Customer Service | Help | FAQ | PEP-Easy | Report a Data Error | About
:
Login
Tip: To find an Author in a Video…

PEP-Web Tip of the Day

To find an Author in a Video, go to the Search Section found on the top left side of the homepage. Then, select “All Video Streams” in the Source menu. Finally, write the name of the Author in the “Search for Words or Phrases in Context” area and click the Search button.

For the complete list of tips, see PEP-Web Tips on the PEP-Web support page.

Reed, G.S. (2014). Racamier's ‘On Narcissistic Perversion’. Int. J. Psycho-Anal., 95(1):133-143.

(2014). International Journal of Psycho-Analysis, 95(1):133-143

Racamier's ‘On Narcissistic Perversion’ Language Translation

Gail S. Reed

It is both useful and usual to locate the work of any unfamiliar French analyst writing in the half century after World War II in relation to the thinking of Jacques Lacan. Lacan left a deep imprint on French psychoanalysis not only among his followers, but also among his critics (Birksted-Breen and Flanders, 2011). The work of location begins here with Paul Denis's introduction to Racamier's paper On narcissistic perversion. Denis (p. 117) makes a general statement concerning Racamier's position on Lacan - he was extremely resistant to Lacan's ideas - and continues with an impersonal, but potentially veridical speculation that people have suspected Racamier's hypercritical discussion of perverse thought as referring to Lacan himself.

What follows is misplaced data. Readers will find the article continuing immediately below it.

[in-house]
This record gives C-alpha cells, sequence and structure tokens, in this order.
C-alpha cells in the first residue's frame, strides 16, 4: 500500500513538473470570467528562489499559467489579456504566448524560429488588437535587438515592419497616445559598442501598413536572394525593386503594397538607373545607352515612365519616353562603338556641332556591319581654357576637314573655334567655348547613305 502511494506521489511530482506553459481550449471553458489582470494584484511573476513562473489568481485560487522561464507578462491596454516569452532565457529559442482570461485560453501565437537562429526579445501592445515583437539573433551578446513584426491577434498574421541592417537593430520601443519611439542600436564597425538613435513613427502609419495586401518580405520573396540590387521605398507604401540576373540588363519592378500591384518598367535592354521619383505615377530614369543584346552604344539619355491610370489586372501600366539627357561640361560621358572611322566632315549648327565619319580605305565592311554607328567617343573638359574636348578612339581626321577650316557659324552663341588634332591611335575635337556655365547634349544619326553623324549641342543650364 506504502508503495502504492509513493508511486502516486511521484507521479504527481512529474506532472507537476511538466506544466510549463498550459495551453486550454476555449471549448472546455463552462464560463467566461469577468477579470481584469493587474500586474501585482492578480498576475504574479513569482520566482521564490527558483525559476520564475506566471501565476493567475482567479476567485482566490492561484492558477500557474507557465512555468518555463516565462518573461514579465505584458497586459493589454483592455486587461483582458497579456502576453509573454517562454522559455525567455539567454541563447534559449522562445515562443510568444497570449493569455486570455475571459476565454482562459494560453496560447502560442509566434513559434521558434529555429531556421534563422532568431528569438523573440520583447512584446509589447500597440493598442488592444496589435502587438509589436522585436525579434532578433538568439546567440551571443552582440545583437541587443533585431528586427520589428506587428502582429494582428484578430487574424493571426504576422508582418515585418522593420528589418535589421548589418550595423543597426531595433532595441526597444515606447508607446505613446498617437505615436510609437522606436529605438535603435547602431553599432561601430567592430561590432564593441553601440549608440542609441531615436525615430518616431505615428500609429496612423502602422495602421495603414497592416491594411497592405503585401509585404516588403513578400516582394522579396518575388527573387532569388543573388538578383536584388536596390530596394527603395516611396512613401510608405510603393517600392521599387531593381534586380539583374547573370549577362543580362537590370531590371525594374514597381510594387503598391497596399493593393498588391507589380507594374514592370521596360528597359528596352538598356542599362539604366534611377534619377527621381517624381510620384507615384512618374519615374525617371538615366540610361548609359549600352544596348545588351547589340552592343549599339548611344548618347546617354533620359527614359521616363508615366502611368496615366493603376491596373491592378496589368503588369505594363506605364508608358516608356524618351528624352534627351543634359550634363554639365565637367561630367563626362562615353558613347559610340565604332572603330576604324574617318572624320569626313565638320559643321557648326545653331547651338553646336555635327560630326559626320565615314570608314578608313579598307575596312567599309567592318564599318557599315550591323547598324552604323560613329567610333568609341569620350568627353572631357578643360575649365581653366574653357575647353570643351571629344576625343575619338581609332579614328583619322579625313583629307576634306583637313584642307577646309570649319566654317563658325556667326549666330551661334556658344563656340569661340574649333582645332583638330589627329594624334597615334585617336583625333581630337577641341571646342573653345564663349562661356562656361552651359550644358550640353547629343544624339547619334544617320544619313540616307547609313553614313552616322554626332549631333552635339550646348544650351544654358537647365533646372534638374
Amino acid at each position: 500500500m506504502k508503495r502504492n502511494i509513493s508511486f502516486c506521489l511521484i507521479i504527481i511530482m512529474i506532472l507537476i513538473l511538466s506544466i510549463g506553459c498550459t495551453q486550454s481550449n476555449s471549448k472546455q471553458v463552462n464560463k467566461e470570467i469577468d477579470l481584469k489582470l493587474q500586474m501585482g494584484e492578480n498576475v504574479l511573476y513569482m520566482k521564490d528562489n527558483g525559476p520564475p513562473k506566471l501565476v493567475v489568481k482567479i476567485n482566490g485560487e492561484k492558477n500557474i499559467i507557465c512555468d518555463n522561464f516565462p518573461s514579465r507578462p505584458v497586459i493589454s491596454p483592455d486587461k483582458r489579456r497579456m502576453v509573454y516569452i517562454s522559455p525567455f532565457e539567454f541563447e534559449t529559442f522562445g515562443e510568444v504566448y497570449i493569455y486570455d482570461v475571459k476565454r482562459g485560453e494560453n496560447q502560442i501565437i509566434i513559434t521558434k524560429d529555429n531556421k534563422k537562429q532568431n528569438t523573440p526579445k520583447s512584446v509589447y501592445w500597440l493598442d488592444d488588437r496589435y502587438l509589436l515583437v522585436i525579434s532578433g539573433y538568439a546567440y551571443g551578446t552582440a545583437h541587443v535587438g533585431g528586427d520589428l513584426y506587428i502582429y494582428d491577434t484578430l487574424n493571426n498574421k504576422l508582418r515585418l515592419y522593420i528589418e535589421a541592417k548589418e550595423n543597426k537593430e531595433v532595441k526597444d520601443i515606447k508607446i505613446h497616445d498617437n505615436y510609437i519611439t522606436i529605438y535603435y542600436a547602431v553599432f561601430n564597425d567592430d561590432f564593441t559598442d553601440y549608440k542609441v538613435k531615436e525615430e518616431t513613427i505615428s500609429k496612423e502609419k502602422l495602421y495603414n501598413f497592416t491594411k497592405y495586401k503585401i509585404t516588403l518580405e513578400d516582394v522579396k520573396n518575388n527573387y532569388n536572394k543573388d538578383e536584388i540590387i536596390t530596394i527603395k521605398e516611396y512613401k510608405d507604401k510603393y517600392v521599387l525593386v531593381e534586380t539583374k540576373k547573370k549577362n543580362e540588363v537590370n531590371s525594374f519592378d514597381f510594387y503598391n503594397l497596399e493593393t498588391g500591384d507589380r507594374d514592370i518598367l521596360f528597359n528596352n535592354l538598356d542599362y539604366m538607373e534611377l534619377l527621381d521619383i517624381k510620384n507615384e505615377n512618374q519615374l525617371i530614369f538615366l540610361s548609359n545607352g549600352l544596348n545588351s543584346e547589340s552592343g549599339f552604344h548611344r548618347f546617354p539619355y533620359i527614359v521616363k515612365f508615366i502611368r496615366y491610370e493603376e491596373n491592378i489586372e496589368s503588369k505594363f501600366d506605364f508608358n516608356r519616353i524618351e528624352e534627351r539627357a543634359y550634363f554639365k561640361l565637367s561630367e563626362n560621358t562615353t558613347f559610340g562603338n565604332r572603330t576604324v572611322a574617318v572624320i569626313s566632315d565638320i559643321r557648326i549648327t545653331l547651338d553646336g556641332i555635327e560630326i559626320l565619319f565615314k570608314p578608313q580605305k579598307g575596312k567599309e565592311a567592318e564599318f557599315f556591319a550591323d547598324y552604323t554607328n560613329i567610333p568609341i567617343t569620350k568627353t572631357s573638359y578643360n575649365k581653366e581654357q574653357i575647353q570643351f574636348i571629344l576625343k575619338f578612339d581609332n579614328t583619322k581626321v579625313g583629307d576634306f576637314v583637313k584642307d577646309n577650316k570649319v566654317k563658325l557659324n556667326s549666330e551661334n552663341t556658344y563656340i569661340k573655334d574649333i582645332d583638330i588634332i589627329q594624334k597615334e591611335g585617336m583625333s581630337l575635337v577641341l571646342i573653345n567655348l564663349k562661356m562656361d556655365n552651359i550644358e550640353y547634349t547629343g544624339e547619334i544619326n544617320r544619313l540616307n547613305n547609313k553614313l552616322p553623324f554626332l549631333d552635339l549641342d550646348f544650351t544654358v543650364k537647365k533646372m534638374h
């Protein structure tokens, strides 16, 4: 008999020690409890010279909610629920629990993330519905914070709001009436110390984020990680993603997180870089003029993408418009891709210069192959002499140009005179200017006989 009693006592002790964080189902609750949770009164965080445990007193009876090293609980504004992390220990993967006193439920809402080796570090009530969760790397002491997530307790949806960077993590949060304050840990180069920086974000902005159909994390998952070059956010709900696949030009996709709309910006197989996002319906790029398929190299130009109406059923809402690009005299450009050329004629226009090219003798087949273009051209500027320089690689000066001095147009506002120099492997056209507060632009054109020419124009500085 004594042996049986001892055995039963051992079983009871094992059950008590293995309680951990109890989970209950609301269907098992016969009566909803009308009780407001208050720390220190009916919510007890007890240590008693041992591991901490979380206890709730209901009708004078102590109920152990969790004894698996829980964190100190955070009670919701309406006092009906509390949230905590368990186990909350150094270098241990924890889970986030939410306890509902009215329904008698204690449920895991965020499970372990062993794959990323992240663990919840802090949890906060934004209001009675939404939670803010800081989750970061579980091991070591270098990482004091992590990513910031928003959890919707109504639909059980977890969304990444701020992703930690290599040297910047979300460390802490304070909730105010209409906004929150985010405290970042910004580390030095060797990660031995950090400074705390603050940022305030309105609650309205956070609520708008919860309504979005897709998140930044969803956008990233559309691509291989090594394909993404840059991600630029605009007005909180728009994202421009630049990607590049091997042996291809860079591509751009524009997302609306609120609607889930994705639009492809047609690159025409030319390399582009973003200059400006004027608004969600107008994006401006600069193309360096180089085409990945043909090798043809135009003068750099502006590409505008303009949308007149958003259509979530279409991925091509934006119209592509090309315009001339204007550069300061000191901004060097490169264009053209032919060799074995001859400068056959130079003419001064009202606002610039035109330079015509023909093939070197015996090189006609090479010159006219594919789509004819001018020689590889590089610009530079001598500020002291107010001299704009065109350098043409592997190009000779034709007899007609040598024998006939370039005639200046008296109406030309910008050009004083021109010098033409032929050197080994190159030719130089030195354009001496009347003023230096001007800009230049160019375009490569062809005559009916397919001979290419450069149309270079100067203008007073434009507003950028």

Both in tone and in content, Racamier's paper suggests his intention to make clear his disaffiliation. Not only does he substitute short declarations for the long complex sentences Lacan favored, but he engages with his reader, describing narcissistic perversion and perverse thinking with a passion that suggests uncomfortable personal experience. He shows he cares deeply about his patients, especially those he deems victims of their parents' or caregivers' narcissistic perversity. He goes out of his way at the end of his text to accept in Freud what Lacan categorically rejected: the biological, embodied person. He also opposes basing psychoanalytic theory almost exclusively on Lacan's interpretation of the early Freud. Instead, Racamier traces his thinking about perverse narcissism to two relatively late Freudian texts on fetishism (Freud, 1927, 1940) and the new ideas found there about disavowal and splitting, ideas upon which he will build his own argument (to the extent that he builds an argument).

[This is a summary excerpt from the full text of the journal article. The full text of the document is available to journal subscribers on the publisher's website here.]

Copyright © 2020, Psychoanalytic Electronic Publishing, ISSN 2472-6982 Customer Service | Help | FAQ | Download PEP Bibliography | Report a Data Error | About

WARNING! This text is printed for personal use. It is copyright to the journal in which it originally appeared. It is illegal to redistribute it in any form.